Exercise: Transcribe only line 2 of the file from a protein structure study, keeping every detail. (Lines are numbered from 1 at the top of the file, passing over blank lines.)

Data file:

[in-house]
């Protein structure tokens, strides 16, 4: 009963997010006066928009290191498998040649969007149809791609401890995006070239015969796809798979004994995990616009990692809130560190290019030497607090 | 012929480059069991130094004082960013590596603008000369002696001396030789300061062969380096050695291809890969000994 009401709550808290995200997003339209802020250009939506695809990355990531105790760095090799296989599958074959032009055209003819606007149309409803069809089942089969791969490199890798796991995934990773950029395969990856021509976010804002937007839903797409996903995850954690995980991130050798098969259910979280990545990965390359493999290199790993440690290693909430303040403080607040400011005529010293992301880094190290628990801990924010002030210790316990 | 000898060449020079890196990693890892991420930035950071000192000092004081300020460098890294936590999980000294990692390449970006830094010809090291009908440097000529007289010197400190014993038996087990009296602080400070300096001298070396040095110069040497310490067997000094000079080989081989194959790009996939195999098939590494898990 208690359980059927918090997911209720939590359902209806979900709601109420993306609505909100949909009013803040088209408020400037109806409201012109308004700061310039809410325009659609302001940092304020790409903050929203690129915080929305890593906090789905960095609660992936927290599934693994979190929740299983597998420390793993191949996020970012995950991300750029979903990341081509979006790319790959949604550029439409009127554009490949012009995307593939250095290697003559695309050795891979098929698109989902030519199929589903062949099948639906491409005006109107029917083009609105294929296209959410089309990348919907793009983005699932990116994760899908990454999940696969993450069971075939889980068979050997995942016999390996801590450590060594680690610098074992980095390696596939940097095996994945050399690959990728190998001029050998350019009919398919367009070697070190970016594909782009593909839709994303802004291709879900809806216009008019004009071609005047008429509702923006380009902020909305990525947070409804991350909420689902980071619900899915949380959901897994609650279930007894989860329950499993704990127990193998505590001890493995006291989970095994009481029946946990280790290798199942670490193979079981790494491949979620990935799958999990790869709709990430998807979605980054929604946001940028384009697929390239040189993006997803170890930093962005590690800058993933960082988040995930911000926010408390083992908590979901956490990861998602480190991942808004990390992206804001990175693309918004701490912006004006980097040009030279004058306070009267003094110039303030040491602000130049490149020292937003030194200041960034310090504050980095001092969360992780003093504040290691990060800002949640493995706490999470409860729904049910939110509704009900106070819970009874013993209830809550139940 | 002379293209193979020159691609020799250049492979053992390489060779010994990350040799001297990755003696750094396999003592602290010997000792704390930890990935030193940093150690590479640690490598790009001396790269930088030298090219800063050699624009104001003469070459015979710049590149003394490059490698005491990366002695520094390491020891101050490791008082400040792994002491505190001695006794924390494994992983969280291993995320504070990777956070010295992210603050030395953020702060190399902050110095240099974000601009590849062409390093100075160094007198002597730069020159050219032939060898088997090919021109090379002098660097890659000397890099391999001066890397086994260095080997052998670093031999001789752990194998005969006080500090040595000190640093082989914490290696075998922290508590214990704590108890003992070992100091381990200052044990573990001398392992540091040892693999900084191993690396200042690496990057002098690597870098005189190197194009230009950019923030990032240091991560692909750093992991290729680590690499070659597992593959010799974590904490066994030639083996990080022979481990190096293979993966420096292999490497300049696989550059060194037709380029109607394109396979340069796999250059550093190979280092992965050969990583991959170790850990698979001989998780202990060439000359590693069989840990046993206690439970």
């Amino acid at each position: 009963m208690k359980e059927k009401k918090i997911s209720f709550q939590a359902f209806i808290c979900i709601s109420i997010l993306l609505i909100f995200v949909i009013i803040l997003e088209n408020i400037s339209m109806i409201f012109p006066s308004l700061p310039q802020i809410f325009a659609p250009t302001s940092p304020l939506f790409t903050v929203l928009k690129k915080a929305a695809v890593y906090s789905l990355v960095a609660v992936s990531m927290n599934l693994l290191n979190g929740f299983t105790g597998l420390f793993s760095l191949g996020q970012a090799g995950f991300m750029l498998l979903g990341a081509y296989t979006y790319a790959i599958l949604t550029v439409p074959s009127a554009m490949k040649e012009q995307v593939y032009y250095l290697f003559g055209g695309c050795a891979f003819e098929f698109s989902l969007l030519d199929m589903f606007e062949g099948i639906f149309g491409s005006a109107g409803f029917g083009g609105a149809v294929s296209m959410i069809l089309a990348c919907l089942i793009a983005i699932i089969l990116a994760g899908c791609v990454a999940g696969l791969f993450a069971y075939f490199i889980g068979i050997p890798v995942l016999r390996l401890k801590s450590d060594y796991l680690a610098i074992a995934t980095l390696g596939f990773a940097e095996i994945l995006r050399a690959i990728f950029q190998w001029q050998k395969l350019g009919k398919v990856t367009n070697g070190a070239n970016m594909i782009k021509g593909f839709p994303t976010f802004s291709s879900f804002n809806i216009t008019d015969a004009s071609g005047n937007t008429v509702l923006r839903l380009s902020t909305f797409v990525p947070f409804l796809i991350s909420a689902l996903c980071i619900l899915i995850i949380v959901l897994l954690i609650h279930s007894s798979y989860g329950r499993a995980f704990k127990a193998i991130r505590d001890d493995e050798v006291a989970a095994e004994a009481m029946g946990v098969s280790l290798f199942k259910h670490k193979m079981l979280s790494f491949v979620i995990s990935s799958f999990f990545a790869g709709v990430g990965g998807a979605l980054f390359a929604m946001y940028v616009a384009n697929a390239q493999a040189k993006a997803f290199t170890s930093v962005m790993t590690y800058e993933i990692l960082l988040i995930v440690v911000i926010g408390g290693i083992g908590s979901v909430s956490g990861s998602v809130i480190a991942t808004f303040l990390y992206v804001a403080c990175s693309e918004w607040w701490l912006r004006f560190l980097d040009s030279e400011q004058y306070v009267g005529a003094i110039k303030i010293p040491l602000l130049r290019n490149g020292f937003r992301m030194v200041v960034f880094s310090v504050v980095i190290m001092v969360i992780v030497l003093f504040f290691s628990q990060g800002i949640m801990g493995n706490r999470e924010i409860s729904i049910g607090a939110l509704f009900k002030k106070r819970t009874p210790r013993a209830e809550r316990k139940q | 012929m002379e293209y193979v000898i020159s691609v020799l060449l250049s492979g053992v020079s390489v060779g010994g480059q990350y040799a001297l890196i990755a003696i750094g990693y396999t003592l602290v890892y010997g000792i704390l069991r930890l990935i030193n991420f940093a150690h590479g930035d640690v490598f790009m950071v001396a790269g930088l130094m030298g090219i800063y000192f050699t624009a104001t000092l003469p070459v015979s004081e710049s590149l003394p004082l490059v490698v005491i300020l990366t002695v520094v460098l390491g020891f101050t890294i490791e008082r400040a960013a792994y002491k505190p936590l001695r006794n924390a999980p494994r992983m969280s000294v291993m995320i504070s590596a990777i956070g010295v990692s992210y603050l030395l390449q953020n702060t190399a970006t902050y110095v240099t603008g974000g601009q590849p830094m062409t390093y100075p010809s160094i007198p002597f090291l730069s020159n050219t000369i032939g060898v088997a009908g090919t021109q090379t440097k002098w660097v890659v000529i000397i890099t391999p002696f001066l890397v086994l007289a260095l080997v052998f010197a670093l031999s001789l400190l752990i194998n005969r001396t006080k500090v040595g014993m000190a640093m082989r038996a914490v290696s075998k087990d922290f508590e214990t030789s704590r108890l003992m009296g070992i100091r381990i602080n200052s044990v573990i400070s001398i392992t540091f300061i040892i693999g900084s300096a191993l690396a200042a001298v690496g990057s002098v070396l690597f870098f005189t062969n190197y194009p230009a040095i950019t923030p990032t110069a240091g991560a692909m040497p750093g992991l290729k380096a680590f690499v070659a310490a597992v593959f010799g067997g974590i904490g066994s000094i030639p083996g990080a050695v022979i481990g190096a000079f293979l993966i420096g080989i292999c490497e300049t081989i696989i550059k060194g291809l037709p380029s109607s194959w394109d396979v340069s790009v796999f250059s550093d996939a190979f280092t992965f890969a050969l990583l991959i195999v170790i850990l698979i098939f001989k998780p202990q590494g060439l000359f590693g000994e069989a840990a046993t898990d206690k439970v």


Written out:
């Protein structure tokens, strides 16, 4: 009963997010006066928009290191498998040649969007149809791609401890995006070239015969796809798979004994995990616009990692809130560190290019030497607090 | 012929480059069991130094004082960013590596603008000369002696001396030789300061062969380096050695291809890969000994 009401709550808290995200997003339209802020250009939506695809990355990531105790760095090799296989599958074959032009055209003819606007149309409803069809089942089969791969490199890798796991995934990773950029395969990856021509976010804002937007839903797409996903995850954690995980991130050798098969259910979280990545990965390359493999290199790993440690290693909430303040403080607040400011005529010293992301880094190290628990801990924010002030210790316990 | 000898060449020079890196990693890892991420930035950071000192000092004081300020460098890294936590999980000294990692390449970006830094010809090291009908440097000529007289010197400190014993038996087990009296602080400070300096001298070396040095110069040497310490067997000094000079080989081989194959790009996939195999098939590494898990 208690359980059927918090997911209720939590359902209806979900709601109420993306609505909100949909009013803040088209408020400037109806409201012109308004700061310039809410325009659609302001940092304020790409903050929203690129915080929305890593906090789905960095609660992936927290599934693994979190929740299983597998420390793993191949996020970012995950991300750029979903990341081509979006790319790959949604550029439409009127554009490949012009995307593939250095290697003559695309050795891979098929698109989902030519199929589903062949099948639906491409005006109107029917083009609105294929296209959410089309990348919907793009983005699932990116994760899908990454999940696969993450069971075939889980068979050997995942016999390996801590450590060594680690610098074992980095390696596939940097095996994945050399690959990728190998001029050998350019009919398919367009070697070190970016594909782009593909839709994303802004291709879900809806216009008019004009071609005047008429509702923006380009902020909305990525947070409804991350909420689902980071619900899915949380959901897994609650279930007894989860329950499993704990127990193998505590001890493995006291989970095994009481029946946990280790290798199942670490193979079981790494491949979620990935799958999990790869709709990430998807979605980054929604946001940028384009697929390239040189993006997803170890930093962005590690800058993933960082988040995930911000926010408390083992908590979901956490990861998602480190991942808004990390992206804001990175693309918004701490912006004006980097040009030279004058306070009267003094110039303030040491602000130049490149020292937003030194200041960034310090504050980095001092969360992780003093504040290691990060800002949640493995706490999470409860729904049910939110509704009900106070819970009874013993209830809550139940 | 002379293209193979020159691609020799250049492979053992390489060779010994990350040799001297990755003696750094396999003592602290010997000792704390930890990935030193940093150690590479640690490598790009001396790269930088030298090219800063050699624009104001003469070459015979710049590149003394490059490698005491990366002695520094390491020891101050490791008082400040792994002491505190001695006794924390494994992983969280291993995320504070990777956070010295992210603050030395953020702060190399902050110095240099974000601009590849062409390093100075160094007198002597730069020159050219032939060898088997090919021109090379002098660097890659000397890099391999001066890397086994260095080997052998670093031999001789752990194998005969006080500090040595000190640093082989914490290696075998922290508590214990704590108890003992070992100091381990200052044990573990001398392992540091040892693999900084191993690396200042690496990057002098690597870098005189190197194009230009950019923030990032240091991560692909750093992991290729680590690499070659597992593959010799974590904490066994030639083996990080022979481990190096293979993966420096292999490497300049696989550059060194037709380029109607394109396979340069796999250059550093190979280092992965050969990583991959170790850990698979001989998780202990060439000359590693069989840990046993206690439970």